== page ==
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October 12, 2007
In 1988 Garth Gibson at the University of California, Berkeley, co-authored a paper titled "A Case for Redundant Arrays of Inexpensive Disks (RAID) [PDF]," which outlined the basic principles of using big, cheap disks to increase data reliability and I/O performance. RAID went on to become a widely adopted storage technology throughout the industry, while Gibson co-founded Panasas Inc., a storage cluster vendor for high performance computing applications.
This week, Gibson and company claim that they have implemented the most significant extension to disk array data reliability since the original RAID paradigm was developed. Their new architecture is called "tiered parity." In this model, Panasas has built "vertical parity" and "network parity" on top of their existing RAID 5 "horizontal parity" implementation.
The RAID 5 approach, as it was outlined in the original paper, consists of striping data and parity across multiple disks. It enables error recovery for single disk failures and increases performance via parallel reads and writes. This technology is widely used in storage systems today. Panasas' own implementation of RAID 5, called "ObjectRAID," is based on storage objects rather than blocks. The added intelligence is designed to reduce reconstruction times when a disk failure occurs.
But no RAID 5 technology can handle a media error, also know as an unrecoverable read error (URE), if it occurs during reconstruction of a failed disk. When this occurs, the RAID data cannot be rebuilt from disk; a backup (usually on tape) has to be used to recover the entire array. Ten years ago, this wasn't a serious problem. With 50 GB SATA disk drives, a media error was very unlikely to occur while reading a single disk, since the rate of failure is about one error every 10^14 bits (12.5 terabytes), a rate that has remained constant for over a decade. And when a media error did happen to occur during reconstruction, a 50 GB disk took only a few hours to recover from tape.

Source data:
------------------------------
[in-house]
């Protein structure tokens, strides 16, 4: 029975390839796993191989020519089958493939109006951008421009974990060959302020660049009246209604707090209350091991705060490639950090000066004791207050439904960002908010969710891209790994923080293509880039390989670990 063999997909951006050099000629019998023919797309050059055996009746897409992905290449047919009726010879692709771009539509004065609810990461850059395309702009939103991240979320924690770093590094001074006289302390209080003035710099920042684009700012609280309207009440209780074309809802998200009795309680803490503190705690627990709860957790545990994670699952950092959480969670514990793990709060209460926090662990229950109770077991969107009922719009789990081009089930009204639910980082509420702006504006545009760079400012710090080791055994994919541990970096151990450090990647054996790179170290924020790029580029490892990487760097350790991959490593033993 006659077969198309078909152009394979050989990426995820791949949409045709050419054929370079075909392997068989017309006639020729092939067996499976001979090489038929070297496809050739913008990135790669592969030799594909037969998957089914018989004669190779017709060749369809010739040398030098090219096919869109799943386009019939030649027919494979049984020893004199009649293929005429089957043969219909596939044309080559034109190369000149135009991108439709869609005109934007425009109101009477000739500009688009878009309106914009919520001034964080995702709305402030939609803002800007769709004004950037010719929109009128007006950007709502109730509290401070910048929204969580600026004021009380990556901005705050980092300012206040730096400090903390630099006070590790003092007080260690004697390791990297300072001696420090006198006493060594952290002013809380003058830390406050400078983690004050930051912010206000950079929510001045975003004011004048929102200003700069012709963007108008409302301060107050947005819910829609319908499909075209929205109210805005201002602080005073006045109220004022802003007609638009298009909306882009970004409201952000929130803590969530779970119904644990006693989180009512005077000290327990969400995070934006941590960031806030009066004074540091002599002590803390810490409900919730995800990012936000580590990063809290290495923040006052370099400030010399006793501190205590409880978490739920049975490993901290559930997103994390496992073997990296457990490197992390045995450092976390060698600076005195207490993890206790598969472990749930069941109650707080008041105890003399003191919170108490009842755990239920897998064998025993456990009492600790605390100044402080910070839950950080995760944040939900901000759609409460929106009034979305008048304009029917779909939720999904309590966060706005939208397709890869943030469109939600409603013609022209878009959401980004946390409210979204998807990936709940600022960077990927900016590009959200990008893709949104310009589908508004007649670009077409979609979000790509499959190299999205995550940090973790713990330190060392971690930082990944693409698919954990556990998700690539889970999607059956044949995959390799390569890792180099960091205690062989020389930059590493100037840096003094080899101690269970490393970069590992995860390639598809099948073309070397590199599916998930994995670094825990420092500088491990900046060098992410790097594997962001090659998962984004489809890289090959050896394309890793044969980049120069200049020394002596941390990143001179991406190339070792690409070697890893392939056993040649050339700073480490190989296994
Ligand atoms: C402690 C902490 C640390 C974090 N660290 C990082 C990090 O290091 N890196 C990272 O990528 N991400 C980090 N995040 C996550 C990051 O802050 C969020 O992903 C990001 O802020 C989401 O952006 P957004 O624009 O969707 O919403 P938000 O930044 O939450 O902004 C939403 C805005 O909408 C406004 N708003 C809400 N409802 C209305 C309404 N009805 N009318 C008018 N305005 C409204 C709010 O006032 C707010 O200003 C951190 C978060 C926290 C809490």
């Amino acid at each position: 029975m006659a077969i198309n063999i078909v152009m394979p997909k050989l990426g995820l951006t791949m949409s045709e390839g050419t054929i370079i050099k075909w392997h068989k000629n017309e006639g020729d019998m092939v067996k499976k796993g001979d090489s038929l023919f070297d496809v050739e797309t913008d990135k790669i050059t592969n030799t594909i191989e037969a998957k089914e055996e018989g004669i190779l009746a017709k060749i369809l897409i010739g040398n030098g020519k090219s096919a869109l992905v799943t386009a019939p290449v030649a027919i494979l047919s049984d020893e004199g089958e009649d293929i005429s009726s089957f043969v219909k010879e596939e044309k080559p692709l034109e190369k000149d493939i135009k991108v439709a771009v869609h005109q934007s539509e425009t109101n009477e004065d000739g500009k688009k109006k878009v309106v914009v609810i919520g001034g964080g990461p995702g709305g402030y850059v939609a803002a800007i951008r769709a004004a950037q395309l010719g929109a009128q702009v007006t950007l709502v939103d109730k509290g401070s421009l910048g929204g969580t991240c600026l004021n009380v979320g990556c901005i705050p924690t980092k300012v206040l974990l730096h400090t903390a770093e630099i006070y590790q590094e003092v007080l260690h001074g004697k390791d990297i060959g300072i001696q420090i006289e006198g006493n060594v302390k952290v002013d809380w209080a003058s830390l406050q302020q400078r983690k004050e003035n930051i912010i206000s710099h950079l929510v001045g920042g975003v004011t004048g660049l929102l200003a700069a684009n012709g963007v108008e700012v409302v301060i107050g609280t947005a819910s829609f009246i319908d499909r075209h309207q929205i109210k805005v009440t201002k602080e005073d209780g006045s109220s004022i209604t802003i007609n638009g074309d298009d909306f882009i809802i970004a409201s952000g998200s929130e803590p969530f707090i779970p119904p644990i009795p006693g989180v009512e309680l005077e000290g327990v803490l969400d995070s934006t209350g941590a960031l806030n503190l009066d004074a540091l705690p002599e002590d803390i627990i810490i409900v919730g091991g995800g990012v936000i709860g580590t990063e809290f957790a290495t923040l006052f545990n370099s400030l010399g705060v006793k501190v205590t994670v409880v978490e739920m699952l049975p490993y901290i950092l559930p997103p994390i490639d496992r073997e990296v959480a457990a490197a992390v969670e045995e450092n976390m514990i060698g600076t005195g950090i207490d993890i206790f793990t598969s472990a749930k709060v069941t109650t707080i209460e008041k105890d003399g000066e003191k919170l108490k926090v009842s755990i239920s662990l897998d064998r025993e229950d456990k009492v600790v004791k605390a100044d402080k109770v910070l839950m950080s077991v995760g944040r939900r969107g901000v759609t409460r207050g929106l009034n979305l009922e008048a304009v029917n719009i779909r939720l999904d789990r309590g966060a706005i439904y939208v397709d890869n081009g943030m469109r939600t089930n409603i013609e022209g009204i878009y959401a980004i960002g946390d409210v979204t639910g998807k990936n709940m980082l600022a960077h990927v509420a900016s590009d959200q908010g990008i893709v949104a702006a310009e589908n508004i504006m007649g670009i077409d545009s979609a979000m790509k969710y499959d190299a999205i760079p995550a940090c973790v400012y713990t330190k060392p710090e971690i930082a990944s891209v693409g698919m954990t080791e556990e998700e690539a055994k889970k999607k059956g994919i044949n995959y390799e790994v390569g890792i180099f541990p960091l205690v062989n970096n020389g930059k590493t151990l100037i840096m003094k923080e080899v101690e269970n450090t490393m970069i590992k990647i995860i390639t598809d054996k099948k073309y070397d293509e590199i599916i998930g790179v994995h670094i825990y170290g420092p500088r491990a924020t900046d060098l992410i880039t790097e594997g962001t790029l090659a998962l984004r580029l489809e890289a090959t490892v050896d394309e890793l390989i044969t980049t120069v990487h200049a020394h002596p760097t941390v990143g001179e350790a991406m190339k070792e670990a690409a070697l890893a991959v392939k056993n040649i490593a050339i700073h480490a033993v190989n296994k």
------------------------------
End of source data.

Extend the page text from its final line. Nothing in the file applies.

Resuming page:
Times have changed. Disks have become much bigger and denser. Capacities of 500 to 750 GB are common today, and one terabyte disks will soon be the norm. That means when a disk goes south, the odds of hitting a media error during recovery are much greater, and recovery from tape can take days or weeks.
Imagine a RAID array of seven 1 TB disks. When one disk fails, the chances of hitting a URE while recovering the data from the six remaining disks is now about 50/50. When two terabyte disks hit the market in 2009, the disk failure plus media error scenario becomes almost a sure bet. Recovering the storage array from backup tape could take a month. For high end computing applications that use tens or hundreds of terabytes of data, this would be a disaster.
"I think what people are becoming aware of is that the data integrity provided by RAID 5 is basically no longer sufficient," says Robin Harris, senior analyst at Data Mobility Group. "RAID 5 will only protect across a single disk failure, so it's going away as a [standalone] data protection strategy."